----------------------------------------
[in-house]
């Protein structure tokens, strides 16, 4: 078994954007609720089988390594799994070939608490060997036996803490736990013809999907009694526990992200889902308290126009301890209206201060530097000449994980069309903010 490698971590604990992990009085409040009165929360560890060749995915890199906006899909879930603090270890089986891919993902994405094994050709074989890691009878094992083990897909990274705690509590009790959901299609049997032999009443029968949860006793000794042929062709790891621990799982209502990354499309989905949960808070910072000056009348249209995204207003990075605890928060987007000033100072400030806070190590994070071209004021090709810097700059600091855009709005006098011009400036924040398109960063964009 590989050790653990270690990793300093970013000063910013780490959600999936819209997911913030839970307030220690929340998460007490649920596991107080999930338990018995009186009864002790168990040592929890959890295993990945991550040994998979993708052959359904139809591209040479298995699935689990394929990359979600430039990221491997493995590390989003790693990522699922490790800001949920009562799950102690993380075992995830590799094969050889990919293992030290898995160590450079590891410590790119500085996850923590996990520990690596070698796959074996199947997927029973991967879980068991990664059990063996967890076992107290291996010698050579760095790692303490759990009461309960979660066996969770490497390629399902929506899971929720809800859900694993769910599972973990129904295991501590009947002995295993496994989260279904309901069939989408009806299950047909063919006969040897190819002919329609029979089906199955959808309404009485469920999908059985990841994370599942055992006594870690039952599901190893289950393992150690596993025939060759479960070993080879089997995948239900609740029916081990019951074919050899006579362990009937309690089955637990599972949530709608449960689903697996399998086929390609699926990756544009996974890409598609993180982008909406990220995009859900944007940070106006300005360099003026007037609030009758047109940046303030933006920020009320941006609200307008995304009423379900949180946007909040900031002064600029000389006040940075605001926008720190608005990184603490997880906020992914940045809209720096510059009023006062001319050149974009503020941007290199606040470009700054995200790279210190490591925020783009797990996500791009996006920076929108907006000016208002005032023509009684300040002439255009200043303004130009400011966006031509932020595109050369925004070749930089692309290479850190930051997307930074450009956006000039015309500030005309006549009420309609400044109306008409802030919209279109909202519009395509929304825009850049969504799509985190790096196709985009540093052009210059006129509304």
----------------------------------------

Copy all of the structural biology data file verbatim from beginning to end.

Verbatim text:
[in-house]
């Protein structure tokens, strides 16, 4: 078994954007609720089988390594799994070939608490060997036996803490736990013809999907009694526990992200889902308290126009301890209206201060530097000449994980069309903010 490698971590604990992990009085409040009165929360560890060749995915890199906006899909879930603090270890089986891919993902994405094994050709074989890691009878094992083990897909990274705690509590009790959901299609049997032999009443029968949860006793000794042929062709790891621990799982209502990354499309989905949960808070910072000056009348249209995204207003990075605890928060987007000033100072400030806070190590994070071209004021090709810097700059600091855009709005006098011009400036924040398109960063964009 590989050790653990270690990793300093970013000063910013780490959600999936819209997911913030839970307030220690929340998460007490649920596991107080999930338990018995009186009864002790168990040592929890959890295993990945991550040994998979993708052959359904139809591209040479298995699935689990394929990359979600430039990221491997493995590390989003790693990522699922490790800001949920009562799950102690993380075992995830590799094969050889990919293992030290898995160590450079590891410590790119500085996850923590996990520990690596070698796959074996199947997927029973991967879980068991990664059990063996967890076992107290291996010698050579760095790692303490759990009461309960979660066996969770490497390629399902929506899971929720809800859900694993769910599972973990129904295991501590009947002995295993496994989260279904309901069939989408009806299950047909063919006969040897190819002919329609029979089906199955959808309404009485469920999908059985990841994370599942055992006594870690039952599901190893289950393992150690596993025939060759479960070993080879089997995948239900609740029916081990019951074919050899006579362990009937309690089955637990599972949530709608449960689903697996399998086929390609699926990756544009996974890409598609993180982008909406990220995009859900944007940070106006300005360099003026007037609030009758047109940046303030933006920020009320941006609200307008995304009423379900949180946007909040900031002064600029000389006040940075605001926008720190608005990184603490997880906020992914940045809209720096510059009023006062001319050149974009503020941007290199606040470009700054995200790279210190490591925020783009797990996500791009996006920076929108907006000016208002005032023509009684300040002439255009200043303004130009400011966006031509932020595109050369925004070749930089692309290479850190930051997307930074450009956006000039015309500030005309006549009420309609400044109306008409802030919209279109909202519009395509929304825009850049969504799509985190790096196709985009540093052009210059006129509304």